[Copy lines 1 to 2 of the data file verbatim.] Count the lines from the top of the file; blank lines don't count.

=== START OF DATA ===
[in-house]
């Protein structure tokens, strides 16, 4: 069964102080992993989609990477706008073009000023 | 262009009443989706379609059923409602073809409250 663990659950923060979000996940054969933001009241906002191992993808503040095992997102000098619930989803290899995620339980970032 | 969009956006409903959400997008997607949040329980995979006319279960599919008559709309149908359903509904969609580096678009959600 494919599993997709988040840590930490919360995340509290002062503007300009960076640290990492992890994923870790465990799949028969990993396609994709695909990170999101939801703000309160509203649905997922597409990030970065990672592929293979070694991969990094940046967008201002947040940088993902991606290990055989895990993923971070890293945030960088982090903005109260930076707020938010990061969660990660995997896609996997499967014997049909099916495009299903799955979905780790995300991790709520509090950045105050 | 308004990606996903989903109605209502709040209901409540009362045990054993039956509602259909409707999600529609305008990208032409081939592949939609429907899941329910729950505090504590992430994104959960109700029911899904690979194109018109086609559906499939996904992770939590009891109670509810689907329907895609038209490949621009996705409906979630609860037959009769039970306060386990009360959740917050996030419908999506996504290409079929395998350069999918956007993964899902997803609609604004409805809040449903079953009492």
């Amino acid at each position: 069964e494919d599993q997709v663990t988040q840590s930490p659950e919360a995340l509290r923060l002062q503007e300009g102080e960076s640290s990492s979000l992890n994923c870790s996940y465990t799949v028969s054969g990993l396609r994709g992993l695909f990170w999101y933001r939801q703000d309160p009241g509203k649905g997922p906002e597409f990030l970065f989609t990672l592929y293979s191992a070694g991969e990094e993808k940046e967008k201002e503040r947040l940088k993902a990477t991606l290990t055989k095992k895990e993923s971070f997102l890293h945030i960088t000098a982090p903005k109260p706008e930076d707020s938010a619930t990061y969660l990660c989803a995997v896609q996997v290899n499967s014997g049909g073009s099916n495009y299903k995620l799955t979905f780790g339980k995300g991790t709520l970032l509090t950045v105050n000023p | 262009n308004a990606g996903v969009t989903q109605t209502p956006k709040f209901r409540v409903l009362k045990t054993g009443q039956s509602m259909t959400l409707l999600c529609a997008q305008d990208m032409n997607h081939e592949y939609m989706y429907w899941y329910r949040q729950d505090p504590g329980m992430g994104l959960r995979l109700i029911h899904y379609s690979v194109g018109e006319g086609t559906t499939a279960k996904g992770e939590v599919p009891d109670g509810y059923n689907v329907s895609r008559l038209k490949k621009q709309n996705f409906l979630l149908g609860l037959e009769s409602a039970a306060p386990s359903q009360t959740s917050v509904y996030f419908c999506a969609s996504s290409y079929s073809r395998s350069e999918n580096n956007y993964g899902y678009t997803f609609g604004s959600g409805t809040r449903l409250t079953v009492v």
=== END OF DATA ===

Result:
[in-house]
């Protein structure tokens, strides 16, 4: 069964102080992993989609990477706008073009000023 | 262009009443989706379609059923409602073809409250 663990659950923060979000996940054969933001009241906002191992993808503040095992997102000098619930989803290899995620339980970032 | 969009956006409903959400997008997607949040329980995979006319279960599919008559709309149908359903509904969609580096678009959600 494919599993997709988040840590930490919360995340509290002062503007300009960076640290990492992890994923870790465990799949028969990993396609994709695909990170999101939801703000309160509203649905997922597409990030970065990672592929293979070694991969990094940046967008201002947040940088993902991606290990055989895990993923971070890293945030960088982090903005109260930076707020938010990061969660990660995997896609996997499967014997049909099916495009299903799955979905780790995300991790709520509090950045105050 | 308004990606996903989903109605209502709040209901409540009362045990054993039956509602259909409707999600529609305008990208032409081939592949939609429907899941329910729950505090504590992430994104959960109700029911899904690979194109018109086609559906499939996904992770939590009891109670509810689907329907895609038209490949621009996705409906979630609860037959009769039970306060386990009360959740917050996030419908999506996504290409079929395998350069999918956007993964899902997803609609604004409805809040449903079953009492």